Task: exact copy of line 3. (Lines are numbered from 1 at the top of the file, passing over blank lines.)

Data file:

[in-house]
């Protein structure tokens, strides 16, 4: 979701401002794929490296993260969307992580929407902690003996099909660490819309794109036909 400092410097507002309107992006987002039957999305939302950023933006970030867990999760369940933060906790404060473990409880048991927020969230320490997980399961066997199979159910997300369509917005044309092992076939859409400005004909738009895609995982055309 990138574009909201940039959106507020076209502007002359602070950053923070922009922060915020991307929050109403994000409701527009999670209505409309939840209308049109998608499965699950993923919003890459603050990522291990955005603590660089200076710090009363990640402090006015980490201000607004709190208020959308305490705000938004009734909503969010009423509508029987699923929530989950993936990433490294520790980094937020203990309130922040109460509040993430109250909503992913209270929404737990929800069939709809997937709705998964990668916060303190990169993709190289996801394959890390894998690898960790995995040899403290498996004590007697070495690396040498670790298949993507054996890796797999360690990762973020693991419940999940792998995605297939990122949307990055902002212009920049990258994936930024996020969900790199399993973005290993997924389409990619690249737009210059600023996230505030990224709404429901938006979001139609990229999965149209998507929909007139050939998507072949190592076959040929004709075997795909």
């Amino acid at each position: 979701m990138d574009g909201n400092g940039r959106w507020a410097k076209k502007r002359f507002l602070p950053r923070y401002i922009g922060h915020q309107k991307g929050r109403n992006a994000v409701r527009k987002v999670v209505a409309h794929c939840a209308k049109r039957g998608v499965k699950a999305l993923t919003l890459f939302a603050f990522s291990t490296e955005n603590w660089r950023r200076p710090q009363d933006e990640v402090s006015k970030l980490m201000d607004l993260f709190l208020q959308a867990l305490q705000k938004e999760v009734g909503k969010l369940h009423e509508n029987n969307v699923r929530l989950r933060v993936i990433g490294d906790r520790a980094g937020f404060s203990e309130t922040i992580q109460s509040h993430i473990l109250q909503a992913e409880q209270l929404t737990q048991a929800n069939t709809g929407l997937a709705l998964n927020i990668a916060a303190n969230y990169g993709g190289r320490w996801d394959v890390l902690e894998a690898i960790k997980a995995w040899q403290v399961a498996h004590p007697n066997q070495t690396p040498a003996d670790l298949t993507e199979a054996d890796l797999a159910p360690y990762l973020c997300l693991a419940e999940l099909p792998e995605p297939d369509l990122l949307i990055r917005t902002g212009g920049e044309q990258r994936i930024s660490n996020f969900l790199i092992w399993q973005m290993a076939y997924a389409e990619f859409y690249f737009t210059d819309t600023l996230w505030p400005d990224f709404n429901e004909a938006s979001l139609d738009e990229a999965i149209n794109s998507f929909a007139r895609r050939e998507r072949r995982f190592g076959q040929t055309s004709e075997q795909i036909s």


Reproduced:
């Amino acid at each position: 979701m990138d574009g909201n400092g940039r959106w507020a410097k076209k502007r002359f507002l602070p950053r923070y401002i922009g922060h915020q309107k991307g929050r109403n992006a994000v409701r527009k987002v999670v209505a409309h794929c939840a209308k049109r039957g998608v499965k699950a999305l993923t919003l890459f939302a603050f990522s291990t490296e955005n603590w660089r950023r200076p710090q009363d933006e990640v402090s006015k970030l980490m201000d607004l993260f709190l208020q959308a867990l305490q705000k938004e999760v009734g909503k969010l369940h009423e509508n029987n969307v699923r929530l989950r933060v993936i990433g490294d906790r520790a980094g937020f404060s203990e309130t922040i992580q109460s509040h993430i473990l109250q909503a992913e409880q209270l929404t737990q048991a929800n069939t709809g929407l997937a709705l998964n927020i990668a916060a303190n969230y990169g993709g190289r320490w996801d394959v890390l902690e894998a690898i960790k997980a995995w040899q403290v399961a498996h004590p007697n066997q070495t690396p040498a003996d670790l298949t993507e199979a054996d890796l797999a159910p360690y990762l973020c997300l693991a419940e999940l099909p792998e995605p297939d369509l990122l949307i990055r917005t902002g212009g920049e044309q990258r994936i930024s660490n996020f969900l790199i092992w399993q973005m290993a076939y997924a389409e990619f859409y690249f737009t210059d819309t600023l996230w505030p400005d990224f709404n429901e004909a938006s979001l139609d738009e990229a999965i149209n794109s998507f929909a007139r895609r050939e998507r072949r995982f190592g076959q040929t055309s004709e075997q795909i036909s």